Norfolk Southern Chief Executive Officer Wick Moorman told shareholders at their annual meeting in Williamsburg, Va., Thursday that the “longer-term prospects for Norfolk Southern and the rail industry remain very bright.”
He also said that “against the backdrop of an improving economy, the stage is set for a good 2010.”
“Overall, our first-quarter 2010 performance reflects the strength of our high-value transportation product and operating efficiency, and provides a strong platform from which to build momentum throughout the remainder of this year,” said Moorman.
“On the negative side,” said Moorman, “we are still engaged in defending against the long-running initiative by a small, but well-funded, group of rail shippers who are attempting to alter the economic regulatory regime which governs us so as to lower their rates, and at the same time seriously damage our ability to earn adequate returns for you, our shareholders, and invest in the future.
“These shipper-representatives are cynical and short-sighted in trying to manipulate the system to their advantage, while at the same time complaining loudly about government interference in their own businesses. Fortunately, this is neither a public issue nor a partisan one, and relatively few congressmen support any significant changes, although unfortunately for us, a couple of those who do hold key committee chairmanships. The industry has been working with the Senate Commerce Committee for well over a year now to try to find common ground. The Commerce Committee has produced a bill which causes grave concern, but they want our support and we are continuing the dialogue with them. At the end of the day, I still believe that a bill that’s fundamentally bad for our industry cannot be passed.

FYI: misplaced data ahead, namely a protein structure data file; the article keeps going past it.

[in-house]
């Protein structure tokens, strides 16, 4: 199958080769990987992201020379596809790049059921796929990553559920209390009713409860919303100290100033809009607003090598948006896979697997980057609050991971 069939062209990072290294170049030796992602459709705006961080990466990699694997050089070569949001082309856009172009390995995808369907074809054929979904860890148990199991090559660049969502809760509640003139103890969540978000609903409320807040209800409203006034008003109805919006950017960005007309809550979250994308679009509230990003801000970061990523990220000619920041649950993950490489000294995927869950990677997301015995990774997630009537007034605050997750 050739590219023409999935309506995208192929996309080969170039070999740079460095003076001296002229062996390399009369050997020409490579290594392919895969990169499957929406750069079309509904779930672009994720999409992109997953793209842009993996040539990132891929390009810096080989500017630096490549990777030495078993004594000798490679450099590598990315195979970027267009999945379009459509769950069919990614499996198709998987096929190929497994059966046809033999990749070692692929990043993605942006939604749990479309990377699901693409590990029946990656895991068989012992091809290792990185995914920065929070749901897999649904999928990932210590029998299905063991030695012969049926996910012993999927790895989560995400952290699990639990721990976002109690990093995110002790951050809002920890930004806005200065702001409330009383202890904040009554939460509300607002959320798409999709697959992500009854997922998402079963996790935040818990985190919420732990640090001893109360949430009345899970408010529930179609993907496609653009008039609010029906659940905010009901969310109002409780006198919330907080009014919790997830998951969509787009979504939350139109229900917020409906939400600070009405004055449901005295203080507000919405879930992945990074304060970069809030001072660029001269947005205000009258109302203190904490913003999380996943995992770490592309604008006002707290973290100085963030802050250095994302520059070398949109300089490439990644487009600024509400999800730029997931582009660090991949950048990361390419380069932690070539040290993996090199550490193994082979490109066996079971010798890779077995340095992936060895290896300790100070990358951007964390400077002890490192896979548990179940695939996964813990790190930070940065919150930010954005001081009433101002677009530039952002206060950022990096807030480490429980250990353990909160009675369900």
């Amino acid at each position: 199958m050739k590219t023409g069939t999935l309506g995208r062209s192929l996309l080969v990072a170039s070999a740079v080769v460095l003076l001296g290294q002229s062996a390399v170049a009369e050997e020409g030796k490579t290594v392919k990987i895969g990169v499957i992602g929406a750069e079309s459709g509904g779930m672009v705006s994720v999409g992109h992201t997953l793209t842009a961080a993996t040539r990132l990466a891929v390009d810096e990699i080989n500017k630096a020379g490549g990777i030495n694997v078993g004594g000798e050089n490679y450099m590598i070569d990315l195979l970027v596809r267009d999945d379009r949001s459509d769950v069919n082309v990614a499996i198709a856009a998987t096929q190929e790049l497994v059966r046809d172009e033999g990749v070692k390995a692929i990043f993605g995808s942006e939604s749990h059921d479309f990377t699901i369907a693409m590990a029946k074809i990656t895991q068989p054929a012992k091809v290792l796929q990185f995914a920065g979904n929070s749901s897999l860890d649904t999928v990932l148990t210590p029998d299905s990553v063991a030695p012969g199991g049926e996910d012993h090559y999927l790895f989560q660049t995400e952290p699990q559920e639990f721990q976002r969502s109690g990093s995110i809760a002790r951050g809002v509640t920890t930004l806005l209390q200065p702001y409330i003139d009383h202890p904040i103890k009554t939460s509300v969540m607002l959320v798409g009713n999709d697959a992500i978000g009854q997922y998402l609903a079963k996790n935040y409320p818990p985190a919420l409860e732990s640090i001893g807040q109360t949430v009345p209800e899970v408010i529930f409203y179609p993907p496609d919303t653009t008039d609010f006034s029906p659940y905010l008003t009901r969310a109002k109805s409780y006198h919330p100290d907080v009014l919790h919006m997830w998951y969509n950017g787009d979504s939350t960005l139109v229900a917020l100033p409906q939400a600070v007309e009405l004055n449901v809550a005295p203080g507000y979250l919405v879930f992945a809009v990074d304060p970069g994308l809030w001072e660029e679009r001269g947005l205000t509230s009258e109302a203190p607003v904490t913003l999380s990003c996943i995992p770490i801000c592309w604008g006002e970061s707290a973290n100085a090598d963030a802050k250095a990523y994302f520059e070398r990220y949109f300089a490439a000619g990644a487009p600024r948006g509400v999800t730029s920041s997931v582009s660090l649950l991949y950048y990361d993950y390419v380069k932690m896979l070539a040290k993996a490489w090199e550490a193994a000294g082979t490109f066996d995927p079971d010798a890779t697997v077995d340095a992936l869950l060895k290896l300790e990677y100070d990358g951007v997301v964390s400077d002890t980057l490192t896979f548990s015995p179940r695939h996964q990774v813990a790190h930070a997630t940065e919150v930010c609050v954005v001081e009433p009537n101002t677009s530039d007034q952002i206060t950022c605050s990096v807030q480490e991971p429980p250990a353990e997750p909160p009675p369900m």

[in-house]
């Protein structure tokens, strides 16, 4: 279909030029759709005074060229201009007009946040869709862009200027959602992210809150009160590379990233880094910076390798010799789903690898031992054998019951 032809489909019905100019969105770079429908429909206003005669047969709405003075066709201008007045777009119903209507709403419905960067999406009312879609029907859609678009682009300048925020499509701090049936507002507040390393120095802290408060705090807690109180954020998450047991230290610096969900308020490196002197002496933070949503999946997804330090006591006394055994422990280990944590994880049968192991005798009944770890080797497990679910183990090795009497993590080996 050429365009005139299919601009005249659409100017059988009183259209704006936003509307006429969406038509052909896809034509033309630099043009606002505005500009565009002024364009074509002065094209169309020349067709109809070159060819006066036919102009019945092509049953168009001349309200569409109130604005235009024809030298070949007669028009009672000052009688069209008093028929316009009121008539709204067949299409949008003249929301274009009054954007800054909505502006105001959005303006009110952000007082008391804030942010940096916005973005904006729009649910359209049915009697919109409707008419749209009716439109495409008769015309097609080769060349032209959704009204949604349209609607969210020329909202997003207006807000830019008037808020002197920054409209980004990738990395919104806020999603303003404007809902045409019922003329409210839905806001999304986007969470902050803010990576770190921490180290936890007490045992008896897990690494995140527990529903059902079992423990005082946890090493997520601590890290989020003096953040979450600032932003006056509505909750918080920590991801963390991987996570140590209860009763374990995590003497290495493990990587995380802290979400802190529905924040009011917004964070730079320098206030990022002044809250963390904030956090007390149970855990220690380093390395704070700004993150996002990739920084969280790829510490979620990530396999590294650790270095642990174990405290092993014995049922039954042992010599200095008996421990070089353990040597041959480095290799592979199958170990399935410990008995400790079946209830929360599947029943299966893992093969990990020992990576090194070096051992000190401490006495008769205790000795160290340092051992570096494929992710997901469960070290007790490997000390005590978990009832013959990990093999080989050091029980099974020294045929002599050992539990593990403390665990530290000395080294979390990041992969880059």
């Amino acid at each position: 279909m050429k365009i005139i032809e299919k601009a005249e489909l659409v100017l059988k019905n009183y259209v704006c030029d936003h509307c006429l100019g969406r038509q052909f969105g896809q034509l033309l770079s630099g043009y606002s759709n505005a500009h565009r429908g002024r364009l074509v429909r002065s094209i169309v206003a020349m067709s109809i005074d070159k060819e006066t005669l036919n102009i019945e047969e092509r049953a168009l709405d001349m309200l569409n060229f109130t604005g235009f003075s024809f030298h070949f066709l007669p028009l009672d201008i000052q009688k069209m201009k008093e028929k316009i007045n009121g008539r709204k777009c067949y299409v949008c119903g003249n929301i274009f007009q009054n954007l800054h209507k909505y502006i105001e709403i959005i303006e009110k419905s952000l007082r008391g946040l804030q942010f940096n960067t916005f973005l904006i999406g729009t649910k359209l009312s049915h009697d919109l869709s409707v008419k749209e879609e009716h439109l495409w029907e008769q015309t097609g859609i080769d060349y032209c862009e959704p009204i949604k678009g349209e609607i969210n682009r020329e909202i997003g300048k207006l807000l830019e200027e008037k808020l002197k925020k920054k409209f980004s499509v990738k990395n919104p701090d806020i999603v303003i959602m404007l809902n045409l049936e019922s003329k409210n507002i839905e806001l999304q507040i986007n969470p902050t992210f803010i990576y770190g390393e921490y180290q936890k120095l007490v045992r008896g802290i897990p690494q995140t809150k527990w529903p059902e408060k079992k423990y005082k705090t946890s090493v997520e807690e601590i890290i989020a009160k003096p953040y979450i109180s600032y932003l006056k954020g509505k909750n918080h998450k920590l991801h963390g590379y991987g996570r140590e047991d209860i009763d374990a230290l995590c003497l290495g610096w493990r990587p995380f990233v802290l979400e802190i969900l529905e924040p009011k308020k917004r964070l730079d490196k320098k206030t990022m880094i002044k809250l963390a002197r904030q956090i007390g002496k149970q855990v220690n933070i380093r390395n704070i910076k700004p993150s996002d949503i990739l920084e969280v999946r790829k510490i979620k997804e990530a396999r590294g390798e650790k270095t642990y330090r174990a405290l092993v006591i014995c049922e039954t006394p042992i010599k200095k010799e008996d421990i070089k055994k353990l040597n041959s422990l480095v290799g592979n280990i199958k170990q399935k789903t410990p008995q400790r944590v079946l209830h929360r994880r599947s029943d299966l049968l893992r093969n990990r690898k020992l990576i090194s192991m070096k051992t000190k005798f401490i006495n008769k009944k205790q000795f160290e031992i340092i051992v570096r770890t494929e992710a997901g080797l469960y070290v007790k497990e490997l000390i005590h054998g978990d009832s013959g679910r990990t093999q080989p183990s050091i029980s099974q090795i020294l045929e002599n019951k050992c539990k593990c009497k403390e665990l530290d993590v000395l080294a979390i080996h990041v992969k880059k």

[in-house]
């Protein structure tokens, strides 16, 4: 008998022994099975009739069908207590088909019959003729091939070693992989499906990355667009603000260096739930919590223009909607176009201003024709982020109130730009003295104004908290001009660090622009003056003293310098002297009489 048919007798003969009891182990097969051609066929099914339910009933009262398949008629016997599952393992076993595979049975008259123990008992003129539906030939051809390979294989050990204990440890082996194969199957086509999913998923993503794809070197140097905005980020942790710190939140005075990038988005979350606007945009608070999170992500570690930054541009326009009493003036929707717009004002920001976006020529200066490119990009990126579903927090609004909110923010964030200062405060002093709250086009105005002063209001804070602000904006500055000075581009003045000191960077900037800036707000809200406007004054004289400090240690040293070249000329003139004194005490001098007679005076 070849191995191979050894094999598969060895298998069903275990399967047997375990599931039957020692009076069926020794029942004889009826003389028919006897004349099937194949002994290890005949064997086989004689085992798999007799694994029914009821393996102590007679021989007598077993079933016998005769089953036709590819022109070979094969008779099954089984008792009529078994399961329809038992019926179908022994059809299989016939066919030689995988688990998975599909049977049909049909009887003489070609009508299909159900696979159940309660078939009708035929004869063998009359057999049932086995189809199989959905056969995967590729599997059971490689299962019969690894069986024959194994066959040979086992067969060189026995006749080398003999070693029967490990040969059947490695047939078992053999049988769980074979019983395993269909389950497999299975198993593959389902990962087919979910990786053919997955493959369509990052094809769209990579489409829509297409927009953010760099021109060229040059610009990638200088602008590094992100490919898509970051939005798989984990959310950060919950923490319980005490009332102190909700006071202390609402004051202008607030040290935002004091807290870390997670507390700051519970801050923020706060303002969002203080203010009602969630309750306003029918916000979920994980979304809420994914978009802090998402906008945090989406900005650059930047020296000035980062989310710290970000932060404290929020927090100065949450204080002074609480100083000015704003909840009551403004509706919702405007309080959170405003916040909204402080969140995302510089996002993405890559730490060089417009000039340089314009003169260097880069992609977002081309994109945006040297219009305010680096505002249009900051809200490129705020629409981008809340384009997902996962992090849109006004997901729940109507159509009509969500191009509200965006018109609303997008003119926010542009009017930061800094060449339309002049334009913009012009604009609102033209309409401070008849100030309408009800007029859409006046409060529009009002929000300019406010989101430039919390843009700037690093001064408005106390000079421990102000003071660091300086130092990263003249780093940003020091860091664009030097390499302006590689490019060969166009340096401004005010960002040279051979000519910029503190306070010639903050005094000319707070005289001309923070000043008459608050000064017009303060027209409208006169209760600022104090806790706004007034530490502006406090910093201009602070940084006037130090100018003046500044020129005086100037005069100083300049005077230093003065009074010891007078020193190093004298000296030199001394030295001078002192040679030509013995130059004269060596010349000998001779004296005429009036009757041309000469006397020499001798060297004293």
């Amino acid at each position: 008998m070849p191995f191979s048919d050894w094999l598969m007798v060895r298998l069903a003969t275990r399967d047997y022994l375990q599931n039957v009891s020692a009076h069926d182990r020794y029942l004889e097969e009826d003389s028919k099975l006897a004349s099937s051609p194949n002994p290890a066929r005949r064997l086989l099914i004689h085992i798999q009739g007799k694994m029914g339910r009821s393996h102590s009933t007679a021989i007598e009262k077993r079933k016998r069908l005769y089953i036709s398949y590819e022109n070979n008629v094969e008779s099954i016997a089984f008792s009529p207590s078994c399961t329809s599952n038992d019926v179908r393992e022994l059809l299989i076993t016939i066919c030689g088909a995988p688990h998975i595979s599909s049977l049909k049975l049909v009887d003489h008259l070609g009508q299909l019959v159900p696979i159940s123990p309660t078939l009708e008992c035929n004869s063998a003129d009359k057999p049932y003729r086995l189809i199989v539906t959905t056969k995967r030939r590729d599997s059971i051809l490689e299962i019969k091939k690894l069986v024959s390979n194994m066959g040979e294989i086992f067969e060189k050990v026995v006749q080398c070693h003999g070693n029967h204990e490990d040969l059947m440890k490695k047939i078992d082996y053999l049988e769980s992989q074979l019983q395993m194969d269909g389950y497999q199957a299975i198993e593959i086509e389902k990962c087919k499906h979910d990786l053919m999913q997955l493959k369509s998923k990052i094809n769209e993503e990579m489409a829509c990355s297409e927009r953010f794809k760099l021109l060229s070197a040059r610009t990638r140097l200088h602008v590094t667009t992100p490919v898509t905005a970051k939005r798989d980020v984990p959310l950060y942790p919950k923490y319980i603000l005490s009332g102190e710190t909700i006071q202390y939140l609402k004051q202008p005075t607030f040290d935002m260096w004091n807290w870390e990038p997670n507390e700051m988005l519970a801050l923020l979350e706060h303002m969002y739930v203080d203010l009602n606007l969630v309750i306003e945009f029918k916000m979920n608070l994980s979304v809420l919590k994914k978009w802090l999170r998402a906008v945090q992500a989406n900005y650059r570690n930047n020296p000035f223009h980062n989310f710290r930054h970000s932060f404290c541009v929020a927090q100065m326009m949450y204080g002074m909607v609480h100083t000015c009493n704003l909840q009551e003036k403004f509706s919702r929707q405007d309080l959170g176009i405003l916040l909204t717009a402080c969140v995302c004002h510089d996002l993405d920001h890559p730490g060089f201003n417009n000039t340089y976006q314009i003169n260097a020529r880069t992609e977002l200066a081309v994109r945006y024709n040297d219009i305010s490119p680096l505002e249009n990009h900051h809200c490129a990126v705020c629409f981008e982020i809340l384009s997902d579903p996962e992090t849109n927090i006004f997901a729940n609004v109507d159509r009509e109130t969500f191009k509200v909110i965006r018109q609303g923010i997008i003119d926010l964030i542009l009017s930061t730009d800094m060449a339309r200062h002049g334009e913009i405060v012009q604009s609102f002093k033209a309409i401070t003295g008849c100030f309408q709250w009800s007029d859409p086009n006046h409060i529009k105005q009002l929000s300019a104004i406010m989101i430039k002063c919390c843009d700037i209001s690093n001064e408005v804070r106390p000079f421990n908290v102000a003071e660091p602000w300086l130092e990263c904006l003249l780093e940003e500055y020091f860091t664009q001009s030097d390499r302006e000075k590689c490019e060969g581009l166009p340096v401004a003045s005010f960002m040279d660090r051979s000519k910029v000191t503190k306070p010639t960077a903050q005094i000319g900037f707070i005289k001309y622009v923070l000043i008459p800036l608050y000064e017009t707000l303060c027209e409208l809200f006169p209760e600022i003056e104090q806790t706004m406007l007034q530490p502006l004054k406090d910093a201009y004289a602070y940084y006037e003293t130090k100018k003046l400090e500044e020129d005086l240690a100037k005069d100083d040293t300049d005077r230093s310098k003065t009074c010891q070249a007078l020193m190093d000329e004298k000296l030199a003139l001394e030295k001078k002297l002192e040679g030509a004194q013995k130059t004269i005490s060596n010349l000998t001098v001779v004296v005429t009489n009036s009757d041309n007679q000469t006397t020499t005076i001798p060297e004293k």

“The second really bad thing that Washington has done to us is to mandate the installation of Positive Train Control, or PTC, technology by the end of 2015. I don’t want to say much about PTC., so I’ll just remark that other than the mandate being unfunded, the technology unproven for heavy mainline operations, the estimated NPV cost of installation of the system estimated to be $10 billion, and the government’s own estimate that every $22 of cost will yield $1 of benefits, it’s really not such a bad idea. It is a legislated mandate,so all we can do is argue for changes in the legislation. We’re gettinga lot of sympathy, but it’s unclear how that will manifest itself in votes.”
In official business, a long-term executive incentive compensation plan was approved and a stockholder proposal concerning disclosure of political corporate contributions was turned down.
Moorman’s complete remarks and a related video are posted on the Norfolk Southern website. View by clicking HERE.